The stuff the churches preach is extremely strict and allows for almost no fun without thinking it is a sin or not.

I did not like the essay "Sermon on the Mount." It was hard to read and made me feel like I had to be perfect and no one is.

The things asked in this sermon are absurd. To look at a woman is adultery. That is the most extreme, stupid, unhuman statement that I have ever heard.
cited in Philip Yancey's The Jesus I Never Knew

Lest we are inclined to think of Jesus as some cuddly religious teacher who waxes lyrical about love, much of what he says is extremely challenging if not downright offensive. Love your enemies and pray for those who persecute you.

Leo Tolstoy recognised the impossibility of Christ's standards. "The test of observance of Christ's teachings is our consciousness of our failure to attain an ideal perfection. The degree to which we draw near this perfection cannot be seen; all we can see is the extent of our deviation."
from The Kingdom of God is Within You

In a way, we are all desperate.

Fortunately for us, the Sermon on the Mount is not just an impossible set of standards to make everyone feel completely rotten about themselves (apparently Tolstoy felt this way a lot of the time), but a picture of what God is like. When Jesus was nailed to the cross, among the very last words he spoke were "Father, forgive them, for they do not know what they are doing". He loved his enemies and prayed for those who persecuted, and crucified, him.

We cannot live up to God's perfect standards. But seeing more clearly the vast chasm between the perfection of God and the wretchedness of man, we see the infinite distance that Jesus traversed on our behalves. We see just how much He loves us.

Thunderously, inarguably, the Sermon on the Mount proves that before God we all stand on level ground: murderers and temper-throwers, adulterers and lusters, thieves and coveters. We are all desperate, and that is in fact the only state appropriate to a human being who wants to know God. Having fallen from the absolute Ideal, we have nowhere to land but in the safety net of absolute grace.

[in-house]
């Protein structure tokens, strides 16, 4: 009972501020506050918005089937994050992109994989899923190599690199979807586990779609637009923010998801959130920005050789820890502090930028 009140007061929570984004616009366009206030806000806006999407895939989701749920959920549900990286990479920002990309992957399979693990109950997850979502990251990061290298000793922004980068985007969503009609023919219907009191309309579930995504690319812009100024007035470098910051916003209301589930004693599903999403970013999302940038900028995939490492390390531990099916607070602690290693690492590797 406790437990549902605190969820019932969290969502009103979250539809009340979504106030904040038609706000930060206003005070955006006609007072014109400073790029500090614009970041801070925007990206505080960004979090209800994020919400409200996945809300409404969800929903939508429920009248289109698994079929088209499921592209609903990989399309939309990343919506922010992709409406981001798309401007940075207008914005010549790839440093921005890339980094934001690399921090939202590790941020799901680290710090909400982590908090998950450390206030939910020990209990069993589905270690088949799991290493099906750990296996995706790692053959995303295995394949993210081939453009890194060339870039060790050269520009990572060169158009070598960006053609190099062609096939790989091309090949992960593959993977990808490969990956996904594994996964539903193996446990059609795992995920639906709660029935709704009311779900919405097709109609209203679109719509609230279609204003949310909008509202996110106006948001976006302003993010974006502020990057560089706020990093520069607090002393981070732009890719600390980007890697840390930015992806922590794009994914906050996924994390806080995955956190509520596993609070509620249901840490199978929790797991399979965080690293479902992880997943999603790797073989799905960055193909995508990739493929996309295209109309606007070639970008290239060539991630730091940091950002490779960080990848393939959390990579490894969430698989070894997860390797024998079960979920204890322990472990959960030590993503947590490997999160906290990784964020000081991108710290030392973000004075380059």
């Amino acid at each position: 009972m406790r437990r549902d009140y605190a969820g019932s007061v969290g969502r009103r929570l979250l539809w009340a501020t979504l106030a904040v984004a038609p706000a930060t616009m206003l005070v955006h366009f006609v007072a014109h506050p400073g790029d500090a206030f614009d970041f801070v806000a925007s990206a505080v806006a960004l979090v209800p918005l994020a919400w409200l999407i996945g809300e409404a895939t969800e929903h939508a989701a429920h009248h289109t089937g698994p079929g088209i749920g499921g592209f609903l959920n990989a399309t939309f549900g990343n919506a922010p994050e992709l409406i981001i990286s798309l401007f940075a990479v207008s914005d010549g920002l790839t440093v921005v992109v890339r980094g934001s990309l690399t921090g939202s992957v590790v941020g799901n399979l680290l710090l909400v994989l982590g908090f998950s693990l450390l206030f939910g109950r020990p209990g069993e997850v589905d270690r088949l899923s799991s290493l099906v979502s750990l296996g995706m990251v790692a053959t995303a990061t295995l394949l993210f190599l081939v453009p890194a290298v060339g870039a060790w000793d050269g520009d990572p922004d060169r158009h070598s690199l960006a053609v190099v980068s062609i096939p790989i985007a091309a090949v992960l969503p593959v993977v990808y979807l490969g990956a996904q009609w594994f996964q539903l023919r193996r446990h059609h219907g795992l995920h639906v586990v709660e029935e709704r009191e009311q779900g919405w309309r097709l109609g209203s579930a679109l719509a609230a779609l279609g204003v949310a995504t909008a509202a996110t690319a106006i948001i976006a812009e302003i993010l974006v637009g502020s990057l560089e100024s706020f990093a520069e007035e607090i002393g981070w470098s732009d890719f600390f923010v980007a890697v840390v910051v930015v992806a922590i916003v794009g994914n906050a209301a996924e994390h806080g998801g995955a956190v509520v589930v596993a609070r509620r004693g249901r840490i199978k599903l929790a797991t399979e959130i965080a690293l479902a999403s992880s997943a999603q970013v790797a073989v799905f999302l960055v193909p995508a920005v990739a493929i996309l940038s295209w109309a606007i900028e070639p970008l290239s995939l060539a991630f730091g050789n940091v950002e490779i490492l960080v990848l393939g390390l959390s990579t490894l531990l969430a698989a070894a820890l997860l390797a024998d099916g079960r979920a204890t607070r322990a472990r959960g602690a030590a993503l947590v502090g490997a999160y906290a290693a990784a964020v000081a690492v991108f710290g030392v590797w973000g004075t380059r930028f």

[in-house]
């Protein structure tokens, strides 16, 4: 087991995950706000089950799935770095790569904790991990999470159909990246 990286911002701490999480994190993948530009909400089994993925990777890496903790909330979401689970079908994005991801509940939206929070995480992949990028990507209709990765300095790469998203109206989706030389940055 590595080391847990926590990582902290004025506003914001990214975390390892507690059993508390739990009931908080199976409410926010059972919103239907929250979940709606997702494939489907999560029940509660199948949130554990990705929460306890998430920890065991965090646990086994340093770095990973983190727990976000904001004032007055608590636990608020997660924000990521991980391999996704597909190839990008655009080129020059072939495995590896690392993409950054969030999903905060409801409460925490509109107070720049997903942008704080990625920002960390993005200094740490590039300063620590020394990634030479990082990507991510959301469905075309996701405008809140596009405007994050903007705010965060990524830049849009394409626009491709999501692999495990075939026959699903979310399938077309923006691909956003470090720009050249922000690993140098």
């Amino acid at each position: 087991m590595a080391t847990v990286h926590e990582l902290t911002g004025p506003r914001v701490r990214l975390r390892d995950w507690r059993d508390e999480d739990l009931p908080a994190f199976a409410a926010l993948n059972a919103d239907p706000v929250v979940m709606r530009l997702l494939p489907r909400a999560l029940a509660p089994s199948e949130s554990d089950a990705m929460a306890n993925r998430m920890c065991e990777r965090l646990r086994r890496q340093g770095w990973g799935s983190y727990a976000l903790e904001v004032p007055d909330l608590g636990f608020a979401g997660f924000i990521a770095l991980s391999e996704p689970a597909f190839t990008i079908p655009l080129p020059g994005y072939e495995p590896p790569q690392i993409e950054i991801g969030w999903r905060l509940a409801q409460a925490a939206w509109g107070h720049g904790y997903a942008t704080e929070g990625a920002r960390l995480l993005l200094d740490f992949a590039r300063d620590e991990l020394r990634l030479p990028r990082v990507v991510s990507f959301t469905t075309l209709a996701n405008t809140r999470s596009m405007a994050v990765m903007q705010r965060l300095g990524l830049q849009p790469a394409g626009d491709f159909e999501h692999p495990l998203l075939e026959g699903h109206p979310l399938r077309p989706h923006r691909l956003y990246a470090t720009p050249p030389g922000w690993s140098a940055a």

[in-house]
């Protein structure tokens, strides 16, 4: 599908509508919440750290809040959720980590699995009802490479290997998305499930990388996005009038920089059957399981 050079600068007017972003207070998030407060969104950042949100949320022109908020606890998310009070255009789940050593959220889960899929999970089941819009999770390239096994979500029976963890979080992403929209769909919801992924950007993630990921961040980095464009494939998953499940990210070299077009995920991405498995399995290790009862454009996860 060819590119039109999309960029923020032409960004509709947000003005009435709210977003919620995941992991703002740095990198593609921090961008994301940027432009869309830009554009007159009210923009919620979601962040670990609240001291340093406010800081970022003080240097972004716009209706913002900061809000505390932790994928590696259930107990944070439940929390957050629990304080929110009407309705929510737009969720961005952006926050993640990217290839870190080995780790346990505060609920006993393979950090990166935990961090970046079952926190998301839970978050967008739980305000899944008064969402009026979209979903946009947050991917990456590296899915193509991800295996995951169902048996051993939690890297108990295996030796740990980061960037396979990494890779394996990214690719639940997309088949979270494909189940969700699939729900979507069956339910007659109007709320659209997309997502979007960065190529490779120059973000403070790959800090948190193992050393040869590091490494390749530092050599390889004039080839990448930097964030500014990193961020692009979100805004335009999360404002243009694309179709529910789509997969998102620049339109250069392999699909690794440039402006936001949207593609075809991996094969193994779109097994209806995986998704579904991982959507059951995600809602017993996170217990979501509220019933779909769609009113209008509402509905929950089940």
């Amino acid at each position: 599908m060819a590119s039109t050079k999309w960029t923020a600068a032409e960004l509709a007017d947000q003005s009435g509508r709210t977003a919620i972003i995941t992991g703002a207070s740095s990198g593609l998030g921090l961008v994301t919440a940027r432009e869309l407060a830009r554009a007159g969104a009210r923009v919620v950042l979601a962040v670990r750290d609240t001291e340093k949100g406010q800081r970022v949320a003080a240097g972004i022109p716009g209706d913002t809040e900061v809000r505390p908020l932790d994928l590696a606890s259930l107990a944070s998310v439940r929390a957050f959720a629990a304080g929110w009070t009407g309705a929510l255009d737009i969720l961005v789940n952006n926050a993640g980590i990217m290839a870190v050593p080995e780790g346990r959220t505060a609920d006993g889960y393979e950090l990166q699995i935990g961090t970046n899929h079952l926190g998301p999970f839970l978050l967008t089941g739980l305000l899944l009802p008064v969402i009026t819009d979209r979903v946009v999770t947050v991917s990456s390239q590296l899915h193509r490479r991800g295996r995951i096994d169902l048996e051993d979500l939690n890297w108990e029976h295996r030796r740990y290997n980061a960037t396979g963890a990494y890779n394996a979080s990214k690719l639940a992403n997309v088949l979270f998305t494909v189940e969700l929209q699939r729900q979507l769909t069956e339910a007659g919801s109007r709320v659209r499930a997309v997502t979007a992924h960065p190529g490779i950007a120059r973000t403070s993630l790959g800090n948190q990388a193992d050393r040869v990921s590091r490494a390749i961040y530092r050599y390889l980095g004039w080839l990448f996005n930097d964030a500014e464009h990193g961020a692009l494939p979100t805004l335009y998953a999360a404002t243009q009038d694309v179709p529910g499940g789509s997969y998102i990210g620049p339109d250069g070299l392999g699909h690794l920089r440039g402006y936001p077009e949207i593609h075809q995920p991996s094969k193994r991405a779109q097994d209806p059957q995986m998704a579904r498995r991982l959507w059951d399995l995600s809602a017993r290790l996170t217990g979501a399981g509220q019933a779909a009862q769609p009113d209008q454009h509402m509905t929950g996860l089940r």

Yancey, The Jesus I Never Knew

Just as I am, without one plea
But that thy blood was shed for me,
And that thou bid me come to thee,
O Lamb of God, I come to thee.

Just as I am, and waiting not
To rid my soul of one dark blot
To thee, whose blood
can cleanse each spot,
O Lamb of God, I come to thee.

Just as I am, though tossed about
With many conflicts many doubts,
Fightings and fears within, without
O Lamb of God, I come to thee.

Just as I am, poor, wretched, blind;
Sight, riches, healing of the mind,
Yea, all I need, in thee to find,
O Lamb of God, I come to thee.

Just as I am, thy love unknown
Has broken every barrier down;
Now, to be thine, yea, thine alone,
O Lamb of God, I come to thee.

Tuesday, October 03, 2006

Everything sad is going to come untrue

Somewhat belatedly, I came across this short sermon that Tim Keller gave at the 9-11 Service of Peace and Rememberance for Victims' Families this year in New York. Slightly more than a year ago, on the 11th of September, I went on a sunset cruise around Manhattan (one in a series of activities organised by Columbia for incoming international grad students). The cruise had been specifically arranged for this date because every year they commerate the day with the Tribute in Light. From where the twin towers used to stand, two towering beams of light shine, in turns a piercing blue and a ghostly white, illuminating the velvety night sky.

I guess that nothing makes us doubt God as much as suffering, in our own lives and in the world around us, and so this is a rather apt follow-up to the previous post.

This transcript is provided by Michael Keller at kellered.blogspot.com